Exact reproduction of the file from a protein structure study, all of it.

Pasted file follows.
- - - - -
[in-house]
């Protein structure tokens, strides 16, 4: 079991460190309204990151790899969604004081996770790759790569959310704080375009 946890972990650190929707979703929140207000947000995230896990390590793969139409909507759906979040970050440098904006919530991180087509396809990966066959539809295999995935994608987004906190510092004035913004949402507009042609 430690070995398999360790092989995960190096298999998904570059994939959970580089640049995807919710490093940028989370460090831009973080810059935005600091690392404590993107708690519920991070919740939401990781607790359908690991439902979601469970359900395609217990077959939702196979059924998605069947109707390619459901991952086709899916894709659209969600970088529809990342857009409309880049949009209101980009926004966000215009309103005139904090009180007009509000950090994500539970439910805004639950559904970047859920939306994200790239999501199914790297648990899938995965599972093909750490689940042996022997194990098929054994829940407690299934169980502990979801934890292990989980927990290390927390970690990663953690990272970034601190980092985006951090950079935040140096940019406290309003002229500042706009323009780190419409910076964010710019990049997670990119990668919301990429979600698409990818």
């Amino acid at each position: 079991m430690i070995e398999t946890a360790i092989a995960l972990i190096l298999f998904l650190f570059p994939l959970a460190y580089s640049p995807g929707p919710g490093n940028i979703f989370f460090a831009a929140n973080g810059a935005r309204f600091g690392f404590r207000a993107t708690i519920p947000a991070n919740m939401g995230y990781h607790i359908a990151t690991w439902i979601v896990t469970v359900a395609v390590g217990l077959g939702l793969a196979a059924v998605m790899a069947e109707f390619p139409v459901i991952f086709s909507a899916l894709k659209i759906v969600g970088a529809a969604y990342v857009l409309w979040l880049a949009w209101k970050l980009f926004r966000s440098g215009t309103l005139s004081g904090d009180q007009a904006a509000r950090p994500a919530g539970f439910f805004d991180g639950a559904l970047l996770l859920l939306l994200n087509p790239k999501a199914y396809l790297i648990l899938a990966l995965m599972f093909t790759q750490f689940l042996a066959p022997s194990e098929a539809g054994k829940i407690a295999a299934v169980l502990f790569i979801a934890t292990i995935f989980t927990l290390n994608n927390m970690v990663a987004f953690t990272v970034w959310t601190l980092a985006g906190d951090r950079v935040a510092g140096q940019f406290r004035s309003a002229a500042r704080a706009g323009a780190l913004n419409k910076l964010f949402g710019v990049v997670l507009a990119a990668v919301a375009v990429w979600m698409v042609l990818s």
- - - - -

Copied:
[in-house]
């Protein structure tokens, strides 16, 4: 079991460190309204990151790899969604004081996770790759790569959310704080375009 946890972990650190929707979703929140207000947000995230896990390590793969139409909507759906979040970050440098904006919530991180087509396809990966066959539809295999995935994608987004906190510092004035913004949402507009042609 430690070995398999360790092989995960190096298999998904570059994939959970580089640049995807919710490093940028989370460090831009973080810059935005600091690392404590993107708690519920991070919740939401990781607790359908690991439902979601469970359900395609217990077959939702196979059924998605069947109707390619459901991952086709899916894709659209969600970088529809990342857009409309880049949009209101980009926004966000215009309103005139904090009180007009509000950090994500539970439910805004639950559904970047859920939306994200790239999501199914790297648990899938995965599972093909750490689940042996022997194990098929054994829940407690299934169980502990979801934890292990989980927990290390927390970690990663953690990272970034601190980092985006951090950079935040140096940019406290309003002229500042706009323009780190419409910076964010710019990049997670990119990668919301990429979600698409990818």
């Amino acid at each position: 079991m430690i070995e398999t946890a360790i092989a995960l972990i190096l298999f998904l650190f570059p994939l959970a460190y580089s640049p995807g929707p919710g490093n940028i979703f989370f460090a831009a929140n973080g810059a935005r309204f600091g690392f404590r207000a993107t708690i519920p947000a991070n919740m939401g995230y990781h607790i359908a990151t690991w439902i979601v896990t469970v359900a395609v390590g217990l077959g939702l793969a196979a059924v998605m790899a069947e109707f390619p139409v459901i991952f086709s909507a899916l894709k659209i759906v969600g970088a529809a969604y990342v857009l409309w979040l880049a949009w209101k970050l980009f926004r966000s440098g215009t309103l005139s004081g904090d009180q007009a904006a509000r950090p994500a919530g539970f439910f805004d991180g639950a559904l970047l996770l859920l939306l994200n087509p790239k999501a199914y396809l790297i648990l899938a990966l995965m599972f093909t790759q750490f689940l042996a066959p022997s194990e098929a539809g054994k829940i407690a295999a299934v169980l502990f790569i979801a934890t292990i995935f989980t927990l290390n994608n927390m970690v990663a987004f953690t990272v970034w959310t601190l980092a985006g906190d951090r950079v935040a510092g140096q940019f406290r004035s309003a002229a500042r704080a706009g323009a780190l913004n419409k910076l964010f949402g710019v990049v997670l507009a990119a990668v919301a375009v990429w979600m698409v042609l990818s």